While having the grid running locally is cool, to really leverage the benefits of Selenium grid, what we really want to be able to do is run Selenium Server on multiple machines, and have those machine register their connections with the main Selenium Grid hub. The more machines we have that can do this (and the different variety of machines we use for this purpose), the more we can leverage the benefits of cross-platform and parallel testing. For this purpose, here's my setup with a second Darwin device and my Windows machine:

Each of the machines needs to be registered, and each needs to point to the primary grid hub, like this:

1. Make sure the hub system is running on my main Darwin system:

 java -jar selenium-server-standalone-2.29.0.jar -role hub

2. Set up a secondary local Darwin Selenium server instance and have it pointing to the hub:

java -jar selenium-server-standalone-2.29.0.jar -role node -hub http://localhost:4444/grid/register

3. Set up the second Darwin machine to run a Selenium server and register it with the first Darwin machine's hub:

java -jar selenium-server-standalone..jar -role node -hub

4. Set up the Windows machine to run a Selenium server and register it with the first Darwin machine's hub:

java -jar selenium-server-standalone..jar -role node -hub

Cool, so if we did that all correctly, we should have a grid with three registry entries... do we?

Indeed we do. Right on! So the key here is that we have the hub instance running, and with that, we can set up as many remote environments as we have machines. For our purposes, though, I think this will be sufficient to make the point.

Setting up Selenium Grid to dedicate OS/Browser Specific Tests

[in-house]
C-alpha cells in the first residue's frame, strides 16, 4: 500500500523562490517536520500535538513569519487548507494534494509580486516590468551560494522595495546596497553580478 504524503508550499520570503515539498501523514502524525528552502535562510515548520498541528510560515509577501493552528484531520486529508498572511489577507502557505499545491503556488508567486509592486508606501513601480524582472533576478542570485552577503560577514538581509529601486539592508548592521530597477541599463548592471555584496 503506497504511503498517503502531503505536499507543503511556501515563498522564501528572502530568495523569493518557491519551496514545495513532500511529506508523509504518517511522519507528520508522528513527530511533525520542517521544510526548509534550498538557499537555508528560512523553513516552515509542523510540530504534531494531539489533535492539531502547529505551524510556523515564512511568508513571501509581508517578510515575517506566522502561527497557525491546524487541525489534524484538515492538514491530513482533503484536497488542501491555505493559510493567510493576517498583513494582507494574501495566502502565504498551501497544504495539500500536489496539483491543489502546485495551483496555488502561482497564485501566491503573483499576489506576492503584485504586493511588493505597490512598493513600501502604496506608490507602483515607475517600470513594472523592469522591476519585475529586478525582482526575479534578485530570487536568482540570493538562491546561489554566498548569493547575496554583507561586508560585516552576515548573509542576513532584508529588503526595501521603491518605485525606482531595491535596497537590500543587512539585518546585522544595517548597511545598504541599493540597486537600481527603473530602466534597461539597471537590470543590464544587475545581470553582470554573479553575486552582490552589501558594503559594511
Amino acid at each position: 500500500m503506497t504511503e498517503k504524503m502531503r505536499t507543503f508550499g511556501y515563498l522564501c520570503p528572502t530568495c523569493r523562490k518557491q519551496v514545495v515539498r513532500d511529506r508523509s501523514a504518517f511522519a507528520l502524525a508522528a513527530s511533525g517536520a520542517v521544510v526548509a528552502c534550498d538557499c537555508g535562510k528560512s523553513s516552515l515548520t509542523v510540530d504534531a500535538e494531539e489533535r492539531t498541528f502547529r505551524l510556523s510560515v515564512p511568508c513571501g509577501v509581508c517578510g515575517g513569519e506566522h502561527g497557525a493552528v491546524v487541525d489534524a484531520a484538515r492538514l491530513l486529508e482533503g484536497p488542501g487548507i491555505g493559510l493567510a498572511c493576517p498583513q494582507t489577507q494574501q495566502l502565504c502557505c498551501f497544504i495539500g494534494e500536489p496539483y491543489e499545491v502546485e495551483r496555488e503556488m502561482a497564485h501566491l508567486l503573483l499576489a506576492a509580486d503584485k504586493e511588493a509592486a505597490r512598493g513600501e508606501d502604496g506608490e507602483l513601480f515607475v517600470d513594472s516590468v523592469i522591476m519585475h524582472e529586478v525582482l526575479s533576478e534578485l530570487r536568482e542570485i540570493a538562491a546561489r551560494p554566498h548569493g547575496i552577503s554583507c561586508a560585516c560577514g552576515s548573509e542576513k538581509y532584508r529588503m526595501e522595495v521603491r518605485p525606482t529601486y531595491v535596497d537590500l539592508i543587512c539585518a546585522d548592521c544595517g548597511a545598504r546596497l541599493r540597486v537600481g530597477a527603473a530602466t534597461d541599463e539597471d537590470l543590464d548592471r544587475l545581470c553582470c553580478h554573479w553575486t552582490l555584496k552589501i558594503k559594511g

If we only needed to run on one browser and one operating system, this would be a much easier situation to deal with. In that case, much of Selenium Grid would be to merely provide for parallel tests and pointing to different instances of Selenium Server, all utilizing the same browser driver. While that's probably OK in some instances, most of us have to deal with situations that require a variety of browsers. More to the point, we don't have to just consider issues of browsers (Chrome, Firefox, Opera) in their own rights, we also have to consider the challenges of running them in a variety of Operating Systems (Windows, Mac, Linux, etc.) Even with Internet Explorer being solely on Windows, there are now multiple versions and multiple OS considerations (XP, Vista, 7, 8). Safari runs on Mac, and we haven't even started talking about Mobile yet! Selenium Grid, in a manner of speaking, gives us "One Ring (Hub?) to Rule Them All!" Well, OK, perhaps not all, but there are nine options that we can leverage at this point.

We've already seen that we can set up a base hub for the Grid, and use the -hub flag to point remote instances to it. We can use the -role flag to associate remote instances of Selenium server with our Grid hub. To get the browser level into the mix, we use a flag called -browser . The following command lets up set up a Selenium Server that registers with Internet Explorer specific options:

java \
-jar selenium-server-standalone.jar \
-role node \
-hub http://localhost:4444/grid/register \
-browser browserName="internet explorer",maxInstances=1,platform=WINDOWS

If this is doing what it's supposed to do, then we will have a Grid entry that only references Windows. That's what the book shows. My reality is a different story:

Not sure if that's going to make a big difference, but suffice it to say, we're running with the parameters the book told us to run. In our later tests, we'll see if they run correctly.

Using Selenium Grid 2 with YAML

YAML is a way that we can take commonly used data and encapsulate it into a file, so that the details we might want to update, or run with several instances, can be sourced from one place. Here's the suggested example for our YAML file (called grid_configuration.yml):